A sea of death swallows Sontag“Swimming in a Sea of Death,” is a memoir written by the journalist son of American academic and novelist Susan Sontag.
David Rieff writes about his mother’s three major battles with cancer, how she tried to turn her despair into hope.
His mother’s hope is neither emotional nor religious.
Sontag eventually succumbed to cancer on Dec. 18, 2004 in New York City after a 30-year fight.
But until that point, she never stopped fighting. It was as if she knew she could survive if she could find enough reasons to live.
She continuously trusts medical treatments and never stops talking with her doctors about her status.
And even with three weeks left before her 72nd birthday, Sontag doesn’t accept that she will die of cancer.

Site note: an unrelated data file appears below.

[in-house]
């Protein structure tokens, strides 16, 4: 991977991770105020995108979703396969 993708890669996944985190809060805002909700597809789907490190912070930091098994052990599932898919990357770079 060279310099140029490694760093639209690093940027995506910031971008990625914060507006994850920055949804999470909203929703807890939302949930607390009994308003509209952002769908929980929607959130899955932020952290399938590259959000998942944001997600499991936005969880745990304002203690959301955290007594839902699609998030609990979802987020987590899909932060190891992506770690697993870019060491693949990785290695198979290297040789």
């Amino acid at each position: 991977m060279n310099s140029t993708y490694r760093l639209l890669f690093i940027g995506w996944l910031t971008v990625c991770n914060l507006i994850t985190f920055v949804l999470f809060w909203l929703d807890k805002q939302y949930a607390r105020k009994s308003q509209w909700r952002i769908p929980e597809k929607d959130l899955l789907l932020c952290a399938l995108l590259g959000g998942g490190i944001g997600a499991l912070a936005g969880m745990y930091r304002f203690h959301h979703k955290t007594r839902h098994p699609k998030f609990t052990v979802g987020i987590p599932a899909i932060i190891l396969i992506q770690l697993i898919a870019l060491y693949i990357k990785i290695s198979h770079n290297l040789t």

This memoir contains Rieff’s grief over the loss of a mother, a candid account of his heartache over his mother’s illness.
“Illness as Metaphor” is a nonfiction work that Sontag wrote in 1978, after she was diagnosed with breast cancer in 1975.
Born in 1933 in New York, she received the news that the cancer has spread all the way to her lymph glands.
In the work, she describes how the term “metaphor” leads to syndromes and physical diseases, because the passion has not been able to express itself.
This book is written from nothing other than her personal experience.
One must read this work as a biography of a strong and persevering woman who left an indelible mark on the literary world. With her strong will and never-ending desire, all she wanted was more time to live. By Kang Hye-ran